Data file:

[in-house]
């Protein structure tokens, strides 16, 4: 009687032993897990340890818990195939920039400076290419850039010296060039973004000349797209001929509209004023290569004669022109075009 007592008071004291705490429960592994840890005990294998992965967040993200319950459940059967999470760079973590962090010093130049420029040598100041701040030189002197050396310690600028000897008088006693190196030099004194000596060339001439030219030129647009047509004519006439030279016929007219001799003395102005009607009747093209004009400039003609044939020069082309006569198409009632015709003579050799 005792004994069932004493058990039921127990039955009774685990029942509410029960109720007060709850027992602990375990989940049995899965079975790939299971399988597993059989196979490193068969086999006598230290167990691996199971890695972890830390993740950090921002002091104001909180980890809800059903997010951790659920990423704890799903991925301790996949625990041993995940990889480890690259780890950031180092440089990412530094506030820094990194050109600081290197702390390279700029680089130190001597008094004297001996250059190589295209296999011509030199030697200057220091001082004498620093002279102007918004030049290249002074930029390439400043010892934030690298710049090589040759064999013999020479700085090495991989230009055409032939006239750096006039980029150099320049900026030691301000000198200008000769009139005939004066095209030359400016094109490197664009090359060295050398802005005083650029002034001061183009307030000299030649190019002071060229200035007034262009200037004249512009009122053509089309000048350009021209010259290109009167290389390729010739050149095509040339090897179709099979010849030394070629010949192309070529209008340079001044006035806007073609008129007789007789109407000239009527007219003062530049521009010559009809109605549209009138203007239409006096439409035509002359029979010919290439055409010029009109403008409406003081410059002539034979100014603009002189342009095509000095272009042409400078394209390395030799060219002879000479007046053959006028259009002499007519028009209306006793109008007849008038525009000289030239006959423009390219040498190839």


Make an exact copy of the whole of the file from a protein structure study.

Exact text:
[in-house]
């Protein structure tokens, strides 16, 4: 009687032993897990340890818990195939920039400076290419850039010296060039973004000349797209001929509209004023290569004669022109075009 007592008071004291705490429960592994840890005990294998992965967040993200319950459940059967999470760079973590962090010093130049420029040598100041701040030189002197050396310690600028000897008088006693190196030099004194000596060339001439030219030129647009047509004519006439030279016929007219001799003395102005009607009747093209004009400039003609044939020069082309006569198409009632015709003579050799 005792004994069932004493058990039921127990039955009774685990029942509410029960109720007060709850027992602990375990989940049995899965079975790939299971399988597993059989196979490193068969086999006598230290167990691996199971890695972890830390993740950090921002002091104001909180980890809800059903997010951790659920990423704890799903991925301790996949625990041993995940990889480890690259780890950031180092440089990412530094506030820094990194050109600081290197702390390279700029680089130190001597008094004297001996250059190589295209296999011509030199030697200057220091001082004498620093002279102007918004030049290249002074930029390439400043010892934030690298710049090589040759064999013999020479700085090495991989230009055409032939006239750096006039980029150099320049900026030691301000000198200008000769009139005939004066095209030359400016094109490197664009090359060295050398802005005083650029002034001061183009307030000299030649190019002071060229200035007034262009200037004249512009009122053509089309000048350009021209010259290109009167290389390729010739050149095509040339090897179709099979010849030394070629010949192309070529209008340079001044006035806007073609008129007789007789109407000239009527007219003062530049521009010559009809109605549209009138203007239409006096439409035509002359029979010919290439055409010029009109403008409406003081410059002539034979100014603009002189342009095509000095272009042409400078394209390395030799060219002879000479007046053959006028259009002499007519028009209306006793109008007849008038525009000289030239006959423009390219040498190839």